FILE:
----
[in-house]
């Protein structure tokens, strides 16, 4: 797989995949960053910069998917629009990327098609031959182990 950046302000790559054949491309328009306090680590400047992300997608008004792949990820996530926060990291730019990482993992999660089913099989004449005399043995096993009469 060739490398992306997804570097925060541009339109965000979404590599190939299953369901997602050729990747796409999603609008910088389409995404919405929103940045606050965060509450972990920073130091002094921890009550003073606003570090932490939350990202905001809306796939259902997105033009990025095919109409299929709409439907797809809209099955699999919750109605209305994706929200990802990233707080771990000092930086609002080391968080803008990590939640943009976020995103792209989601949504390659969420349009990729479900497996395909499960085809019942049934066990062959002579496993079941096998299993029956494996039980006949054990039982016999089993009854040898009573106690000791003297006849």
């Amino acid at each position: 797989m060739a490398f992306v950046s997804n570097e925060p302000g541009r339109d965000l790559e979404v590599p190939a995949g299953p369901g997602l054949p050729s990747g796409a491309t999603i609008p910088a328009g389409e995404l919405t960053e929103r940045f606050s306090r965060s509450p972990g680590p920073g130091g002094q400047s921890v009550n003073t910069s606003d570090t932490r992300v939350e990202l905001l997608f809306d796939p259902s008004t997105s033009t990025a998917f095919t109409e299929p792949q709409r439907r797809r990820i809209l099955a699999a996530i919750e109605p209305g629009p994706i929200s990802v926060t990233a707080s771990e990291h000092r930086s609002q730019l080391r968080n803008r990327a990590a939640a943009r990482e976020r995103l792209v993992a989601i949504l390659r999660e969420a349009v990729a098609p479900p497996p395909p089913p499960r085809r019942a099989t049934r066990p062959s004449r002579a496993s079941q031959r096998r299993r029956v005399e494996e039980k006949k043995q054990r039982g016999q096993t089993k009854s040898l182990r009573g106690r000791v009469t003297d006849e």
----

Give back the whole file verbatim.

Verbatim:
[in-house]
């Protein structure tokens, strides 16, 4: 797989995949960053910069998917629009990327098609031959182990 950046302000790559054949491309328009306090680590400047992300997608008004792949990820996530926060990291730019990482993992999660089913099989004449005399043995096993009469 060739490398992306997804570097925060541009339109965000979404590599190939299953369901997602050729990747796409999603609008910088389409995404919405929103940045606050965060509450972990920073130091002094921890009550003073606003570090932490939350990202905001809306796939259902997105033009990025095919109409299929709409439907797809809209099955699999919750109605209305994706929200990802990233707080771990000092930086609002080391968080803008990590939640943009976020995103792209989601949504390659969420349009990729479900497996395909499960085809019942049934066990062959002579496993079941096998299993029956494996039980006949054990039982016999089993009854040898009573106690000791003297006849």
């Amino acid at each position: 797989m060739a490398f992306v950046s997804n570097e925060p302000g541009r339109d965000l790559e979404v590599p190939a995949g299953p369901g997602l054949p050729s990747g796409a491309t999603i609008p910088a328009g389409e995404l919405t960053e929103r940045f606050s306090r965060s509450p972990g680590p920073g130091g002094q400047s921890v009550n003073t910069s606003d570090t932490r992300v939350e990202l905001l997608f809306d796939p259902s008004t997105s033009t990025a998917f095919t109409e299929p792949q709409r439907r797809r990820i809209l099955a699999a996530i919750e109605p209305g629009p994706i929200s990802v926060t990233a707080s771990e990291h000092r930086s609002q730019l080391r968080n803008r990327a990590a939640a943009r990482e976020r995103l792209v993992a989601i949504l390659r999660e969420a349009v990729a098609p479900p497996p395909p089913p499960r085809r019942a099989t049934r066990p062959s004449r002579a496993s079941q031959r096998r299993r029956v005399e494996e039980k006949k043995q054990r039982g016999q096993t089993k009854s040898l182990r009573g106690r000791v009469t003297d006849e």